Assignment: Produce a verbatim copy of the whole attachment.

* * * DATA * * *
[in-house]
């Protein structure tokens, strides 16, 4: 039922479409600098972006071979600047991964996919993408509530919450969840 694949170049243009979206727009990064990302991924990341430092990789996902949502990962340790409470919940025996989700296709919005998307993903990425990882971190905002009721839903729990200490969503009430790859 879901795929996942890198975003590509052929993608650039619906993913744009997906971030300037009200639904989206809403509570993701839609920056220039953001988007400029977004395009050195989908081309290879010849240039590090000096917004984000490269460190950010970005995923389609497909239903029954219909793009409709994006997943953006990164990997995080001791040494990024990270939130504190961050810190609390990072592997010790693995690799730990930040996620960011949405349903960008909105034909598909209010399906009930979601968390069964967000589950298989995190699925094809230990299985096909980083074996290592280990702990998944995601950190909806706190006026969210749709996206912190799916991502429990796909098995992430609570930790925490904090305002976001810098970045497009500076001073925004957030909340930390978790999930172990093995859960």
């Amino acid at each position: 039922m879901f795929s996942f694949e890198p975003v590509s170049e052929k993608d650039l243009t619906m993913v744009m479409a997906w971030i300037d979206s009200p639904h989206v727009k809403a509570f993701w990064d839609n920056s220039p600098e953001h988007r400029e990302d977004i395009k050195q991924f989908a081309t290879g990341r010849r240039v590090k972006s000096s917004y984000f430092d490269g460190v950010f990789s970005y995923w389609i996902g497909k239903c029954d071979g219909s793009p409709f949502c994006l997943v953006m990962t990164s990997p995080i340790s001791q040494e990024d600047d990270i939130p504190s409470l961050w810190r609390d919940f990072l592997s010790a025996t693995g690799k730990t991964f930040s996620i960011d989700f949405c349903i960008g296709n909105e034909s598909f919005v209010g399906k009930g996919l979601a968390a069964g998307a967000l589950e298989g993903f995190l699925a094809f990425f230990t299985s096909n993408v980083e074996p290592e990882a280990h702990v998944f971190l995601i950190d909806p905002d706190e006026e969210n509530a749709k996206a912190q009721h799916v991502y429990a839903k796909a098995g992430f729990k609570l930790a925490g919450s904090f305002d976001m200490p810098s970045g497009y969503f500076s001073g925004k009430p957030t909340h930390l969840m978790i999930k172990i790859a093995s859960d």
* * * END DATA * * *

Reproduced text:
[in-house]
């Protein structure tokens, strides 16, 4: 039922479409600098972006071979600047991964996919993408509530919450969840 694949170049243009979206727009990064990302991924990341430092990789996902949502990962340790409470919940025996989700296709919005998307993903990425990882971190905002009721839903729990200490969503009430790859 879901795929996942890198975003590509052929993608650039619906993913744009997906971030300037009200639904989206809403509570993701839609920056220039953001988007400029977004395009050195989908081309290879010849240039590090000096917004984000490269460190950010970005995923389609497909239903029954219909793009409709994006997943953006990164990997995080001791040494990024990270939130504190961050810190609390990072592997010790693995690799730990930040996620960011949405349903960008909105034909598909209010399906009930979601968390069964967000589950298989995190699925094809230990299985096909980083074996290592280990702990998944995601950190909806706190006026969210749709996206912190799916991502429990796909098995992430609570930790925490904090305002976001810098970045497009500076001073925004957030909340930390978790999930172990093995859960």
């Amino acid at each position: 039922m879901f795929s996942f694949e890198p975003v590509s170049e052929k993608d650039l243009t619906m993913v744009m479409a997906w971030i300037d979206s009200p639904h989206v727009k809403a509570f993701w990064d839609n920056s220039p600098e953001h988007r400029e990302d977004i395009k050195q991924f989908a081309t290879g990341r010849r240039v590090k972006s000096s917004y984000f430092d490269g460190v950010f990789s970005y995923w389609i996902g497909k239903c029954d071979g219909s793009p409709f949502c994006l997943v953006m990962t990164s990997p995080i340790s001791q040494e990024d600047d990270i939130p504190s409470l961050w810190r609390d919940f990072l592997s010790a025996t693995g690799k730990t991964f930040s996620i960011d989700f949405c349903i960008g296709n909105e034909s598909f919005v209010g399906k009930g996919l979601a968390a069964g998307a967000l589950e298989g993903f995190l699925a094809f990425f230990t299985s096909n993408v980083e074996p290592e990882a280990h702990v998944f971190l995601i950190d909806p905002d706190e006026e969210n509530a749709k996206a912190q009721h799916v991502y429990a839903k796909a098995g992430f729990k609570l930790a925490g919450s904090f305002d976001m200490p810098s970045g497009y969503f500076s001073g925004k009430p957030t909340h930390l969840m978790i999930k172990i790859a093995s859960d």